Thursday, February 21, 2013

How important is originality really?

Last week I got surprised by my wife with two, yes 2, books by Michael Kenna for Valentines Day. I can honestly say that that was the BEST Valentines Day ever.

Over the past week or so I've been absorbing Michael Kenna through these books. Wonderfully printed, probably like 3 colour process with a spot varnish. Fantastic work both on the photography (duh) as the printing process.

Another photographer I really like is Josef Hoflehner. His style is very closely related to Kenna's. Classic minimalistic photography. And amazingly deep portfolios. Check his work out if you don't know him.

But there is one photograph in Hoflehner's portfolios that, let's say, bothered me somehow. I can't help but think, this was deeply inspired by Kenna. There's a few more but this one was, in my opinion, too closely related to Kenna's one.

©1999, Michael Kenna

©2010, Josef Hoflehner

Both originals can be found here for Hoflehner's version and here for Kenna's version of Tsarskoe Selo, Russia.
Ok so there's a clear resemblance where the inspiration came from in my opinion. And that brings me to  the following questions. How important is 'originality of subject' in todays photography where 'everything has been done before'? Are you ok with photographing the 'classics' from the 'classic vantage points', like Inspiration Point in Yosemite, Zabriskie Point in Death Valley or even the lookout over Peyto Lake, just to name a few, or are you looking for subjects that haven't been photographed before?

Here are two versions of Peyto Lake photographed by me. Both photographs are made from almost the same spot. The top image is a photograph I made just a few weeks ago, standing on the edge of what is called 'The Boulder Field', the bottom photograph is one I made from the viewing platform (50 meters up from the first one) in July of 2007.

Well, we all have seen these photographs a million times before. Just do a Google search and see for yourself. Or click this link if you are lazy. So yes, me too, I am guilty of letting me 'inspire' by someone else's work.

I am a firm believer though that subject matter chooses YOU and not the other way around. Let me explain.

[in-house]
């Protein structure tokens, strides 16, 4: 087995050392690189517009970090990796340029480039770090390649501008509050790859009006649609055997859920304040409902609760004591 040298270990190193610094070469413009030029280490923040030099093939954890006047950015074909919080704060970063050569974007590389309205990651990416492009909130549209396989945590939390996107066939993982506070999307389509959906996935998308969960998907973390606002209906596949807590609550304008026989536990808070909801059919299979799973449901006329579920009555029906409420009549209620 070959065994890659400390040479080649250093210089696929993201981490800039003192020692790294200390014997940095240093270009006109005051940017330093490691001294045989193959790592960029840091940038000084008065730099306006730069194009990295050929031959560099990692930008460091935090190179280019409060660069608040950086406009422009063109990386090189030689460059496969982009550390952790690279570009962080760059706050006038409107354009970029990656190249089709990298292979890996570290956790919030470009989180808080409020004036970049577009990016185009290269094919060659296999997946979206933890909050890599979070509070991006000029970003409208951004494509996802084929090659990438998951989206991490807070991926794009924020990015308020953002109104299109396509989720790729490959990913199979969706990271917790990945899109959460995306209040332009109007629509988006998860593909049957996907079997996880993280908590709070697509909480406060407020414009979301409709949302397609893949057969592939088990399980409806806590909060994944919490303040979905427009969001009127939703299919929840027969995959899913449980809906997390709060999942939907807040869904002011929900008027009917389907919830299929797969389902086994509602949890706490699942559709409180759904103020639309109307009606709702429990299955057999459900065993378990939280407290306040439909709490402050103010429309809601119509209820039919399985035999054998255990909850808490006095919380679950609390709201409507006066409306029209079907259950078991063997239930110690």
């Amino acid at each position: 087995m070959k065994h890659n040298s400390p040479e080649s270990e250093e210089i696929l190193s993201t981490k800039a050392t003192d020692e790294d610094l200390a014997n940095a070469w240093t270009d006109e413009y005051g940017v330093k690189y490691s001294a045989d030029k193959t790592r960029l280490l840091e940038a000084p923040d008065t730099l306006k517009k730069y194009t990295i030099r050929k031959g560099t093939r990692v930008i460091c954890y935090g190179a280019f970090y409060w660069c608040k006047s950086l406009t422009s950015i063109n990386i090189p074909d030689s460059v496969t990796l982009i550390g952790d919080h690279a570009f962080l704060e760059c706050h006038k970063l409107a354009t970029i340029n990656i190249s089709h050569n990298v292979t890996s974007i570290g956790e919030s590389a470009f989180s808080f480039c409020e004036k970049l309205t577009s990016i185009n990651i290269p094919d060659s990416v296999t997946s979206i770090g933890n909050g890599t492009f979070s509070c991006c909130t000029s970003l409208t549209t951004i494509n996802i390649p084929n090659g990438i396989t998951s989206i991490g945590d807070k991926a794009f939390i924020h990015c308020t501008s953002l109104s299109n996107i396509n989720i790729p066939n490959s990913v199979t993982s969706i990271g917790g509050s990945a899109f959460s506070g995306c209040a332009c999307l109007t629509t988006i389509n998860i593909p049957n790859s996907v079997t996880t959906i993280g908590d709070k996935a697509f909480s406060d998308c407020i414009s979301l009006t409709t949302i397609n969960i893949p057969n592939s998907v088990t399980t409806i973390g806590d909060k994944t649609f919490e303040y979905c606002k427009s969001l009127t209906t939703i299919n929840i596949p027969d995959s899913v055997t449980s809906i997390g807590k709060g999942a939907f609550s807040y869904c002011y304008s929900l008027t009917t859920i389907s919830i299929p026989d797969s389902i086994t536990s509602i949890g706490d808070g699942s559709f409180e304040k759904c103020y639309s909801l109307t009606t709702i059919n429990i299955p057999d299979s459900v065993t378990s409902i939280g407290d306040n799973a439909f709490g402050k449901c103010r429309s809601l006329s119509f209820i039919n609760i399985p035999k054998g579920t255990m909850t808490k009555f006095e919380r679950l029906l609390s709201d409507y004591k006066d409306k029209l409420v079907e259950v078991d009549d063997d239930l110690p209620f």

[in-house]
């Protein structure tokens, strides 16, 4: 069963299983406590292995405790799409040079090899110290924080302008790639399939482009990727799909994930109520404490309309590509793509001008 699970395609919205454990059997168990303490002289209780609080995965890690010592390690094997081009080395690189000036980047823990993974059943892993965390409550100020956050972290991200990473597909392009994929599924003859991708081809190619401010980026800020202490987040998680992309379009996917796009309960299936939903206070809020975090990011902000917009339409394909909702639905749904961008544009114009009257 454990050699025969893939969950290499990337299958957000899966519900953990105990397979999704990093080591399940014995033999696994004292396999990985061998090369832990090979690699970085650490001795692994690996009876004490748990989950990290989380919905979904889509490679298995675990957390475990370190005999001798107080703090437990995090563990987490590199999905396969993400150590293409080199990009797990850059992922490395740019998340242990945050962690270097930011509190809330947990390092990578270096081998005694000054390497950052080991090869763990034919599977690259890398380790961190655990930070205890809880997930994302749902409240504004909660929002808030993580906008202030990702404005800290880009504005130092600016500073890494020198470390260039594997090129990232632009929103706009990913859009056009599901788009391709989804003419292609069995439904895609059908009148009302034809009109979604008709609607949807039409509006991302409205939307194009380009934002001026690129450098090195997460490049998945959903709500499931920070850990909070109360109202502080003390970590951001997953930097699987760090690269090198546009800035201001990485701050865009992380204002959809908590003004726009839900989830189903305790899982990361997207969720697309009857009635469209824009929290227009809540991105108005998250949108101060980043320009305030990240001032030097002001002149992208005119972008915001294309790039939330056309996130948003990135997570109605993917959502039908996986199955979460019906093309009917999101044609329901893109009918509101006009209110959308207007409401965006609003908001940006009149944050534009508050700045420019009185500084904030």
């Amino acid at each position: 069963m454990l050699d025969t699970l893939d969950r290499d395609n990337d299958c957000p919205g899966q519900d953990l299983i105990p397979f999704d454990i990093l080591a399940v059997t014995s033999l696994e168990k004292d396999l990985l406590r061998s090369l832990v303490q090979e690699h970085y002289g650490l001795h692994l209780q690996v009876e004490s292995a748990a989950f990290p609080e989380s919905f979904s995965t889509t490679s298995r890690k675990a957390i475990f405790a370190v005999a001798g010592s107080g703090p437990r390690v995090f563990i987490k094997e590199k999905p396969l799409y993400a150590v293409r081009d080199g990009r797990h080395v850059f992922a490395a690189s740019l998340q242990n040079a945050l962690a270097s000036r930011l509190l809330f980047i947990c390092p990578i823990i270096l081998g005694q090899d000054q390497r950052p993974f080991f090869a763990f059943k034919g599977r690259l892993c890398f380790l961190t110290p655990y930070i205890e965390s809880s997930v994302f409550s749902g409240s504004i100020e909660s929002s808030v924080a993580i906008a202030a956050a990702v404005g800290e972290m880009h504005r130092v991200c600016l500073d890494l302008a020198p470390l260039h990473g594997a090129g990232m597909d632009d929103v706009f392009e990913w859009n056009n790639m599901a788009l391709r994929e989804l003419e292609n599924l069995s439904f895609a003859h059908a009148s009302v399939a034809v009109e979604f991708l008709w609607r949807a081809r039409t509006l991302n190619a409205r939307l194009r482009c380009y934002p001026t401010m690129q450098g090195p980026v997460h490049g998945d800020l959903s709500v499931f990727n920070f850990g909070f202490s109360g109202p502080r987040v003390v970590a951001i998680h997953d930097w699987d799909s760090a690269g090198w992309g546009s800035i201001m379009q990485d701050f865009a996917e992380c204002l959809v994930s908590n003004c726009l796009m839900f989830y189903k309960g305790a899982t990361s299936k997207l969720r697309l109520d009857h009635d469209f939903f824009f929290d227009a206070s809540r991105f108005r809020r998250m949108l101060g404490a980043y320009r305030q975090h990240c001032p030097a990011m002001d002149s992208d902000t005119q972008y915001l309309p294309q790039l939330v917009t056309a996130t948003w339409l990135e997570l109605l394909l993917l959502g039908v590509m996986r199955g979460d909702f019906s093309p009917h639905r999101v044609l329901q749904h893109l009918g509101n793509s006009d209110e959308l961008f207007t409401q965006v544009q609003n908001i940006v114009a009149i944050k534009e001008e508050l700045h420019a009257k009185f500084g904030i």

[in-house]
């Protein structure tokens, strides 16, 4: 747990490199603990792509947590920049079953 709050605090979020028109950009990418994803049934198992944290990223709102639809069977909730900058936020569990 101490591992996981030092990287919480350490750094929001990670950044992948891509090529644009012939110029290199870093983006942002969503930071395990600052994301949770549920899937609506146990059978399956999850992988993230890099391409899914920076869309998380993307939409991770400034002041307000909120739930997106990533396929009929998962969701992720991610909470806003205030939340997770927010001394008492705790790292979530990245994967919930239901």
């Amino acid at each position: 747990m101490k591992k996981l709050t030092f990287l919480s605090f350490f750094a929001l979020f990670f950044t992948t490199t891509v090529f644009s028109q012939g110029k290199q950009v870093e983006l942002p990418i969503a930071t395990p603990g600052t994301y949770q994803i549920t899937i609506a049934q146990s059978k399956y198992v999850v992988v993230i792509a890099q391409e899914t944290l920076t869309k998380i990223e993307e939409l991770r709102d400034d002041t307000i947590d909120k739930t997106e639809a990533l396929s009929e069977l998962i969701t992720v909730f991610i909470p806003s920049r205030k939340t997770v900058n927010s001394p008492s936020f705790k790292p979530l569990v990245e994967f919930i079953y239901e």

I am not a very outgoing person for instance. Heck I am an ISTJ (which basically means, I don't like to play with others). There is a reason why my work tends to lean towards minimalism. There's a reason why I seek out lonely trees for exampleI would go even further and say I go look for them. I don't know why. 
Back home, I couldn't care less about nature. But coming to Canada, and calling Canada my home for the last 4 years now has had a profound effect on my personality. I admit, I am a very different person now than I was then. And that proves to me, that not only your personality but also your surroundings, play a huge role in who you are as an artist. Or what exactly photographically speaking 'attracts you' to photograph it. 

Maybe for me it's the lack of friends here that pushes me to photograph lone things. That's not a cry for self pity or anything, no I love the simpleness of my life here. Not having too many friends (but they are all close friends) cuts back on social priorities a lot. Also I think that photographing in the way you photograph is and should be a reflection of your inner self, not someone else's. But I think that also the subjects we tend to gravitate towards are reflections of our personality or states of mind/mood we are in.

I also believe in photographing what you love. And those interests are directly related with your personality. So as a result, I think, you will photograph the things you like to see, using a visual style that represents your personality. You see the viscous circle, us photographers are really in? 

But when it comes to photography I like to get as less influenced by other photographers as possible. I like to work by Cole Thomspon's 'Photographic Celibacy' rule. You can read what Cole means by that on his blog or click this link here.

But either way, not getting yourself inspired by others means that you have to shut yourself out of everything that is around you. And as people living in a very visual society that is also a very hard thing to do. We are constantly bombarded by images that it is very hard for us not to get influenced by anything. Even the smallest element can spur inspiration or influences the way you see a scene. It's dangerous but can be rewarding as well.

In the end we should aim to be original artists I think. I have copied other photographers work in my early days as well. I think that is a normal step to take. You will understand composition a bit better I think. Or even copy a processing style. Ultimately you will find your own way. But copying can be a valid exercise. But that's where it should stay at, an exercise, nothing more.

That's why I was a bit disappointed when I saw an almost straight copy of Kenna's photograph. It proved to me that one photographer was inspired by the other and was influenced by the previous composition.

Which leads us back to the question, how much does your personality influences your work?

I would love to hear your comments on this and hear your side of things in the comments below.